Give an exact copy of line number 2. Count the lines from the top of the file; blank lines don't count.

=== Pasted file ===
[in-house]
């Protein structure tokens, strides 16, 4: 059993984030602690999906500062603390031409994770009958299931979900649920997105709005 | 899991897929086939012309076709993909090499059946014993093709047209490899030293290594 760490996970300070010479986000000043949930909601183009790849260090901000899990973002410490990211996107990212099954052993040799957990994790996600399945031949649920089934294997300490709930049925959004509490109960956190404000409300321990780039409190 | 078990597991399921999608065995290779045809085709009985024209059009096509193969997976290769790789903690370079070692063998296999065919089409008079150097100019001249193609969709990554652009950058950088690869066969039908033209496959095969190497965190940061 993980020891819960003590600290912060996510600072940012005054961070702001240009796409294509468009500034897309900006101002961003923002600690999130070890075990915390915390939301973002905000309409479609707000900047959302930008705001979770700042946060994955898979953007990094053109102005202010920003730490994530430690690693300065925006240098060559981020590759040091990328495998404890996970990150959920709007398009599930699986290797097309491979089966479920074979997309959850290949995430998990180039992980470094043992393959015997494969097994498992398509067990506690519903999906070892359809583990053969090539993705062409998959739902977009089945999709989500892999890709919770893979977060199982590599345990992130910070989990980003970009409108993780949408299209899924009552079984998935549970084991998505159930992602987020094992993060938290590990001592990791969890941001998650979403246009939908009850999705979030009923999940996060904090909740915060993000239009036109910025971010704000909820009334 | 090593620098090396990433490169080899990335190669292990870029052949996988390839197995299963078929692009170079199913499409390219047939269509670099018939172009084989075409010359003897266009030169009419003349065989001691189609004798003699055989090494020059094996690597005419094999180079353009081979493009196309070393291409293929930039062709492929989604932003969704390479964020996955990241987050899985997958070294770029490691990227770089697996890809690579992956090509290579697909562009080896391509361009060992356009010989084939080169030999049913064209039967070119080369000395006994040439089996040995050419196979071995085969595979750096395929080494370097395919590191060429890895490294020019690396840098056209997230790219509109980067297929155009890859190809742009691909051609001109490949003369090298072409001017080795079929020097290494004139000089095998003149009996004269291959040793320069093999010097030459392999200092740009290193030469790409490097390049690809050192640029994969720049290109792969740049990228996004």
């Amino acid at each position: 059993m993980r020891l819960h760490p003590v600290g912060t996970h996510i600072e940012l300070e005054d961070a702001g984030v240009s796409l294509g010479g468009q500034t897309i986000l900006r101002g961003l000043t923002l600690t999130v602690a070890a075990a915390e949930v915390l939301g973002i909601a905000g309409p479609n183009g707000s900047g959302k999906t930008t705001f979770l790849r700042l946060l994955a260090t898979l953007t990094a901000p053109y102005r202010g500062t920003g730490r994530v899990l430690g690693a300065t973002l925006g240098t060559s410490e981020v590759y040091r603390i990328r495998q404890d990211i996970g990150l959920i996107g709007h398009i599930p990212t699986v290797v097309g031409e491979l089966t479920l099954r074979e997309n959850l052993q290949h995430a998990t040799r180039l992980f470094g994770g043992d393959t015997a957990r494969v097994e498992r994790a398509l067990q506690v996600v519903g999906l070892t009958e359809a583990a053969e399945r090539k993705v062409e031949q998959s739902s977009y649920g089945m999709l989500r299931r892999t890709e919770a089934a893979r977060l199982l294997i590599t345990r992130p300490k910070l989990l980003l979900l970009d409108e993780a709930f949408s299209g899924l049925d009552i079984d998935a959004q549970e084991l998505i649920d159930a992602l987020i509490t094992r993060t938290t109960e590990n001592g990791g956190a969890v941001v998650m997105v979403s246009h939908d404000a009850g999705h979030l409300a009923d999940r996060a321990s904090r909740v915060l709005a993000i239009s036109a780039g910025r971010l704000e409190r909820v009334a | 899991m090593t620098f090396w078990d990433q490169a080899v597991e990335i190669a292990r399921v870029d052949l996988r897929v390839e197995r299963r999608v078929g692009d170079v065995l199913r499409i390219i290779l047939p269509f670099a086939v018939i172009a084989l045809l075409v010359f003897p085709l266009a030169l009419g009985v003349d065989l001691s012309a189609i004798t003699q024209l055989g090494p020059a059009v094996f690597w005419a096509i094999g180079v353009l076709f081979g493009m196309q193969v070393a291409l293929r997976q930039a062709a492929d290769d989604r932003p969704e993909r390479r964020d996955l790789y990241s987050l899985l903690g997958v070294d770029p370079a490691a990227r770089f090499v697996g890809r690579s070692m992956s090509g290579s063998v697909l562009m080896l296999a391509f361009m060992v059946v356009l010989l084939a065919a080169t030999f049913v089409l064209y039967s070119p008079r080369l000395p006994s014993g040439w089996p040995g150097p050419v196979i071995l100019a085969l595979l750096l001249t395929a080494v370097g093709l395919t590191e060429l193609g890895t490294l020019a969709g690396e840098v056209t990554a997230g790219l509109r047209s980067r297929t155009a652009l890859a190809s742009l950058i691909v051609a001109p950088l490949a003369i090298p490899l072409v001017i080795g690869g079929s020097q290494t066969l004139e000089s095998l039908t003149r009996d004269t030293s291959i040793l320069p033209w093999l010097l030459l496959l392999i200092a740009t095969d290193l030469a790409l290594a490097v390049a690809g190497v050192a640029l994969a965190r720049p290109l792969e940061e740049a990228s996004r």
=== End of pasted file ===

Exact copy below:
């Protein structure tokens, strides 16, 4: 059993984030602690999906500062603390031409994770009958299931979900649920997105709005 | 899991897929086939012309076709993909090499059946014993093709047209490899030293290594 760490996970300070010479986000000043949930909601183009790849260090901000899990973002410490990211996107990212099954052993040799957990994790996600399945031949649920089934294997300490709930049925959004509490109960956190404000409300321990780039409190 | 078990597991399921999608065995290779045809085709009985024209059009096509193969997976290769790789903690370079070692063998296999065919089409008079150097100019001249193609969709990554652009950058950088690869066969039908033209496959095969190497965190940061 993980020891819960003590600290912060996510600072940012005054961070702001240009796409294509468009500034897309900006101002961003923002600690999130070890075990915390915390939301973002905000309409479609707000900047959302930008705001979770700042946060994955898979953007990094053109102005202010920003730490994530430690690693300065925006240098060559981020590759040091990328495998404890996970990150959920709007398009599930699986290797097309491979089966479920074979997309959850290949995430998990180039992980470094043992393959015997494969097994498992398509067990506690519903999906070892359809583990053969090539993705062409998959739902977009089945999709989500892999890709919770893979977060199982590599345990992130910070989990980003970009409108993780949408299209899924009552079984998935549970084991998505159930992602987020094992993060938290590990001592990791969890941001998650979403246009939908009850999705979030009923999940996060904090909740915060993000239009036109910025971010704000909820009334 | 090593620098090396990433490169080899990335190669292990870029052949996988390839197995299963078929692009170079199913499409390219047939269509670099018939172009084989075409010359003897266009030169009419003349065989001691189609004798003699055989090494020059094996690597005419094999180079353009081979493009196309070393291409293929930039062709492929989604932003969704390479964020996955990241987050899985997958070294770029490691990227770089697996890809690579992956090509290579697909562009080896391509361009060992356009010989084939080169030999049913064209039967070119080369000395006994040439089996040995050419196979071995085969595979750096395929080494370097395919590191060429890895490294020019690396840098056209997230790219509109980067297929155009890859190809742009691909051609001109490949003369090298072409001017080795079929020097290494004139000089095998003149009996004269291959040793320069093999010097030459392999200092740009290193030469790409490097390049690809050192640029994969720049290109792969740049990228996004």